"Author Parks piles too much on Gwen Marcey's shoulders. The forensic artist is loaded down with a snide ex-husband, a bratty teen daughter, and is a breast cancer survivor. Her feats of physical exertion were just unbelievable for this reader."
I quoted this comment because it wasn't the first time someone had said this. I mean, really? Could someone reasonably have had all those problems I dumped on my character at once? And been able to do all that she did?
The funny thing about this is that it never occurred to me that Gwen was going through more than she could handle. After all, my life is somewhat of the template for Gwen. Gwen was two months from her last chemo treatment when the story opens. The picture of me (yeah, that's me. Not Uncle Fester from the Adams Family,) is about three months into chemo. Two weeks after my last chemo treatment, September 15, 2004, I drove from North Idaho to Sacramento, taught five workshops for ACSI (Association of Christian Schools International.) I had a booth for those three days, then drove from Sacramento to San Jose and taught a 40-hour series of forensic classes, followed by a two day art show. Then I drove home.
While going through chemo, every other week for four months, I continued to work on art, writing, and teaching forensic classes. My mom was dying of emphysema and I took care of her for dinner Monday through Friday, weekends, and holidays. I ran our kennel of Great Pyrenees and continued to work on our ranch.
Stamina? I didn't think about it. I did what I had to do. I had to work. I had to take care of mom. Gwen is the same.
As for lousy ex-husbands, mine took the cake. We were divorced after almost fifteen years of marriage (much like Gwen.) He remarried. Then killed his wife. He's serving 16 years to life in prison.
I guess for a lot of folks, Gwen has more than her fair share of problems, but I don't think they are unreasonable. No one said life was easy. It's how you go through life, how you persevere, keep faith, and have the right attitude that gets you through the troubling times.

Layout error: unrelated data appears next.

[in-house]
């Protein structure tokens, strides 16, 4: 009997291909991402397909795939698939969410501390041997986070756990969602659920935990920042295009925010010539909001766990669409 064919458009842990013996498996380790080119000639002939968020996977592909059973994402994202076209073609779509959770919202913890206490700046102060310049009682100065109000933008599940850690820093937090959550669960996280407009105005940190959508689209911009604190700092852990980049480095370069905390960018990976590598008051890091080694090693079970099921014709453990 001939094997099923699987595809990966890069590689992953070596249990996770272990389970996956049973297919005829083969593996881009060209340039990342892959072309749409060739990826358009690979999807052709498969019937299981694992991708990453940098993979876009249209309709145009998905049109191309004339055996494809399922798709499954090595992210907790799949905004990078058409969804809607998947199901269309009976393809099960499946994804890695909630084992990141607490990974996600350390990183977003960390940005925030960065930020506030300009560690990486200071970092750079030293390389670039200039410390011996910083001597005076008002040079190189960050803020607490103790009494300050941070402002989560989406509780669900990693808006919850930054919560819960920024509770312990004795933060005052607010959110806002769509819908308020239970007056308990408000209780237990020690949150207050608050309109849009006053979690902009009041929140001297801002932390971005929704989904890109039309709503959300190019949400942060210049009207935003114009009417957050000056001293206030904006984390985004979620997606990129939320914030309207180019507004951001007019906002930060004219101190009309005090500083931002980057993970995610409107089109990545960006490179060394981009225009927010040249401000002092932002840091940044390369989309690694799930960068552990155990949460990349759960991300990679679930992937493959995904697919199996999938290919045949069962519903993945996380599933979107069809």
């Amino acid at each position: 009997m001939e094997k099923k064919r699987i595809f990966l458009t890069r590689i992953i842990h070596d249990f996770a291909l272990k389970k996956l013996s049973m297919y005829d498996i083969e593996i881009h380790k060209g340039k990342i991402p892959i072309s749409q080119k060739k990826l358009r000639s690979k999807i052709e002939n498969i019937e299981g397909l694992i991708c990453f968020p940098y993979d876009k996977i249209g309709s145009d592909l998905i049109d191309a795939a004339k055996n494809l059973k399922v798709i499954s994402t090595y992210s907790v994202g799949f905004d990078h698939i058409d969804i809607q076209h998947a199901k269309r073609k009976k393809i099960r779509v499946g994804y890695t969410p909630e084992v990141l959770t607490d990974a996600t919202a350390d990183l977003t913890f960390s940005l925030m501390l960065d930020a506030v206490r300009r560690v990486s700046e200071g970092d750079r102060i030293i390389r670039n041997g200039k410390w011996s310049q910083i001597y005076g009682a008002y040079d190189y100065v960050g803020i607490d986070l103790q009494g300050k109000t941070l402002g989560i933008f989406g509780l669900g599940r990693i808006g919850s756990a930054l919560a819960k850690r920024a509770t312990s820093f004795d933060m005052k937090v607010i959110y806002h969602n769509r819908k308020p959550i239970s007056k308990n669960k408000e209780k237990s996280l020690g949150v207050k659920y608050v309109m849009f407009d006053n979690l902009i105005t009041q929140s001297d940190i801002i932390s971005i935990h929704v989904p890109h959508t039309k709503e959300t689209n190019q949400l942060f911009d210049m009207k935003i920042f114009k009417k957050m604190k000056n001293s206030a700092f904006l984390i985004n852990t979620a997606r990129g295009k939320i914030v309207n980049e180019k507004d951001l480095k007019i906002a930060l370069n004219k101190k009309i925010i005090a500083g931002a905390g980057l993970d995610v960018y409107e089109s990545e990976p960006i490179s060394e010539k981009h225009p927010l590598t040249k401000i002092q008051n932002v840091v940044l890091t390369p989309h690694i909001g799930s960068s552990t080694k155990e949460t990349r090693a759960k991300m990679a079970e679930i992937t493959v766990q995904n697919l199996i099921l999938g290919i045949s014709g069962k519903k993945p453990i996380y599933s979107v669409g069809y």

I posted Hebrews 12:1 on my refrigerator. It's still there. The last line you'll see in my books, because it's one of the things that got me through:
"Therefore we also, since we are surrounded by so great a cloud of witnesses, let us lay aside every weight, and the sin which so easily ensnares us, and let us run with endurance the race that is set before us,
And Hebrews 12:2 completes the thought:
"looking unto Jesus, the author and finisher of our faith, who for the joy that was set before Him endured the cross, despising the shame, and has sat down at the right hand of the throne of God."
I started working in forensic art in 1981. Yeah, I know, a long time ago. Long before anyone had ever even heard of forensics, let alone had television, books, movies, you name it on the topic.
I worked for the North Idaho Regional Crime Lab in Coeur d’Alene, Idaho. I’d
like to say I was hired because I was a brilliant and gifted artist with
Sherlock Holmes-like sleuthing abilities. Actually, I was hired because my dad was the director of the crime lab. He always claimed I was the best artist he knew. I think I was the only artist he knew. The crime lab handled physical
evidence from the ten northern counties of Idaho, the Department of Fish and Game, the FBI, and any agency that requested our services. My initial duties were to prepare the trial charts and hold the stupid end of the tape measure at crime scenes. In the spring of 1985, the FBI offered their second class on forensic art (the first class was held in the fall of 1984.) My dad asked me if I was interested in attending. Me. At the FBI Academy? Waaaahooooo! Off I tromped for the two-week course. I returned with a wonderful skill: composite drawing, and a friend who would later become my husband: Rick.
I was one of the first forensic artists in the Pacific Northwest,
and the first FBI trained forensic artist in Idaho. Like any new service, it was
necessary to let the law enforcement agencies know of my existence and range of abilities. The members of the crime lab traveled across Idaho giving talks and demonstrations of the various forensic services available to them. I set my sights on Spokane, Washington, just an hour away from my home.
Spokane sits near the Idaho-Washington border and boasts a
population of about 300,000. I requested a meeting with the chief of police. I wasn’t sure how well my free-hand sketches would go over. Spokane was still reeling from the shattering crime wave of Kevin Coe (Frederick Harlan Coe,) the South Hill Rapist, made famous by the book Son:
A Psychopath and his Victims, by Jack Olsen. An Identikit composite had been rendered without results. The chief, however, was excited about this new skill and within a few months, Spokane had a new forensic artist.
Now back to you. Do you want to hear more about my cases?
Fine artist, forensic artist, author.